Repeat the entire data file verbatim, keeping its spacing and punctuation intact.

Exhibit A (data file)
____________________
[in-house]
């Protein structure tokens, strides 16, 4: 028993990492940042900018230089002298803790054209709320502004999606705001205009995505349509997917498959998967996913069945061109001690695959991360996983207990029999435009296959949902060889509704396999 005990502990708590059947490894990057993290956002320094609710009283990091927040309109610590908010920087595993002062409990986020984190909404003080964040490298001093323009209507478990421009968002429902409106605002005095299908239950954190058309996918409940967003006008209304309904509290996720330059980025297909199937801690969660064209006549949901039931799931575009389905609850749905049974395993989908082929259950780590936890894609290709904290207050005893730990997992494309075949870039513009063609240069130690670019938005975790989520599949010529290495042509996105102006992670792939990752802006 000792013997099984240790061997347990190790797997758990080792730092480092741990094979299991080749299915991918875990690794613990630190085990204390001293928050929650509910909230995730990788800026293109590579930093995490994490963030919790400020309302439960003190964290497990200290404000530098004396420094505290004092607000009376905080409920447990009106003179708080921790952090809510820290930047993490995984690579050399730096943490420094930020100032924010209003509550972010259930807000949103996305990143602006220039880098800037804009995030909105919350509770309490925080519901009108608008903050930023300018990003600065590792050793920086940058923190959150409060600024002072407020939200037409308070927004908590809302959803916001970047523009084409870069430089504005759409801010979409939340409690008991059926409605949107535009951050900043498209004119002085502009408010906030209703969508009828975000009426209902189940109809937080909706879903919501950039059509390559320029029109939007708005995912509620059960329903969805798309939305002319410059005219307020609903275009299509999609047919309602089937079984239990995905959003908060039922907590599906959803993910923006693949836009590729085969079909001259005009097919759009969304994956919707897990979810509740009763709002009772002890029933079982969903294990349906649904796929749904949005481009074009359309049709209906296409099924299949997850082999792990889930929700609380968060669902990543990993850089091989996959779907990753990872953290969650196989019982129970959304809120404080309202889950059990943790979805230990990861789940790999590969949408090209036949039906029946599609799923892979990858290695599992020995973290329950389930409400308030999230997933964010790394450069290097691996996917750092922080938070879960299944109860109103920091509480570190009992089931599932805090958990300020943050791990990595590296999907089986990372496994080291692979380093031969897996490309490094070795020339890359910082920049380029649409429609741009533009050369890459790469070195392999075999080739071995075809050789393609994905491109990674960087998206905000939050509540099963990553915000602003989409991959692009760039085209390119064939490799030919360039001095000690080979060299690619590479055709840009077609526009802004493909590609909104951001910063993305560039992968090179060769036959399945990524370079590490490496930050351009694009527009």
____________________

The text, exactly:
[in-house]
């Protein structure tokens, strides 16, 4: 028993990492940042900018230089002298803790054209709320502004999606705001205009995505349509997917498959998967996913069945061109001690695959991360996983207990029999435009296959949902060889509704396999 005990502990708590059947490894990057993290956002320094609710009283990091927040309109610590908010920087595993002062409990986020984190909404003080964040490298001093323009209507478990421009968002429902409106605002005095299908239950954190058309996918409940967003006008209304309904509290996720330059980025297909199937801690969660064209006549949901039931799931575009389905609850749905049974395993989908082929259950780590936890894609290709904290207050005893730990997992494309075949870039513009063609240069130690670019938005975790989520599949010529290495042509996105102006992670792939990752802006 000792013997099984240790061997347990190790797997758990080792730092480092741990094979299991080749299915991918875990690794613990630190085990204390001293928050929650509910909230995730990788800026293109590579930093995490994490963030919790400020309302439960003190964290497990200290404000530098004396420094505290004092607000009376905080409920447990009106003179708080921790952090809510820290930047993490995984690579050399730096943490420094930020100032924010209003509550972010259930807000949103996305990143602006220039880098800037804009995030909105919350509770309490925080519901009108608008903050930023300018990003600065590792050793920086940058923190959150409060600024002072407020939200037409308070927004908590809302959803916001970047523009084409870069430089504005759409801010979409939340409690008991059926409605949107535009951050900043498209004119002085502009408010906030209703969508009828975000009426209902189940109809937080909706879903919501950039059509390559320029029109939007708005995912509620059960329903969805798309939305002319410059005219307020609903275009299509999609047919309602089937079984239990995905959003908060039922907590599906959803993910923006693949836009590729085969079909001259005009097919759009969304994956919707897990979810509740009763709002009772002890029933079982969903294990349906649904796929749904949005481009074009359309049709209906296409099924299949997850082999792990889930929700609380968060669902990543990993850089091989996959779907990753990872953290969650196989019982129970959304809120404080309202889950059990943790979805230990990861789940790999590969949408090209036949039906029946599609799923892979990858290695599992020995973290329950389930409400308030999230997933964010790394450069290097691996996917750092922080938070879960299944109860109103920091509480570190009992089931599932805090958990300020943050791990990595590296999907089986990372496994080291692979380093031969897996490309490094070795020339890359910082920049380029649409429609741009533009050369890459790469070195392999075999080739071995075809050789393609994905491109990674960087998206905000939050509540099963990553915000602003989409991959692009760039085209390119064939490799030919360039001095000690080979060299690619590479055709840009077609526009802004493909590609909104951001910063993305560039992968090179060769036959399945990524370079590490490496930050351009694009527009």